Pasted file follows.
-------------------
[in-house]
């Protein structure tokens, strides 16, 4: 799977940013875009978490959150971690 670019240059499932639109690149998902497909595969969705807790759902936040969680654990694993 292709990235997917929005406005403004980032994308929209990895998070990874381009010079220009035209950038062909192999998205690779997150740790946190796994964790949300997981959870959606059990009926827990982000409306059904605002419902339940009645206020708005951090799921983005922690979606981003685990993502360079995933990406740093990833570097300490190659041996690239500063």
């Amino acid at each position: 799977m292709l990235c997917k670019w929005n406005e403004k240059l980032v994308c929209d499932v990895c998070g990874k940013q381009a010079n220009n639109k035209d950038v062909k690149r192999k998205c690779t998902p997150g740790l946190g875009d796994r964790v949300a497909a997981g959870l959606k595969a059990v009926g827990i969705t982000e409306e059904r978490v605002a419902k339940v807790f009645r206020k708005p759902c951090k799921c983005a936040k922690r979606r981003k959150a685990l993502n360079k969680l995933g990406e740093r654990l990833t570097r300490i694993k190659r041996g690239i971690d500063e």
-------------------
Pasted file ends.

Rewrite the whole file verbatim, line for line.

[in-house]
């Protein structure tokens, strides 16, 4: 799977940013875009978490959150971690 670019240059499932639109690149998902497909595969969705807790759902936040969680654990694993 292709990235997917929005406005403004980032994308929209990895998070990874381009010079220009035209950038062909192999998205690779997150740790946190796994964790949300997981959870959606059990009926827990982000409306059904605002419902339940009645206020708005951090799921983005922690979606981003685990993502360079995933990406740093990833570097300490190659041996690239500063």
């Amino acid at each position: 799977m292709l990235c997917k670019w929005n406005e403004k240059l980032v994308c929209d499932v990895c998070g990874k940013q381009a010079n220009n639109k035209d950038v062909k690149r192999k998205c690779t998902p997150g740790l946190g875009d796994r964790v949300a497909a997981g959870l959606k595969a059990v009926g827990i969705t982000e409306e059904r978490v605002a419902k339940v807790f009645r206020k708005p759902c951090k799921c983005a936040k922690r979606r981003k959150a685990l993502n360079k969680l995933g990406e740093r654990l990833t570097r300490i694993k190659r041996g690239i971690d500063e």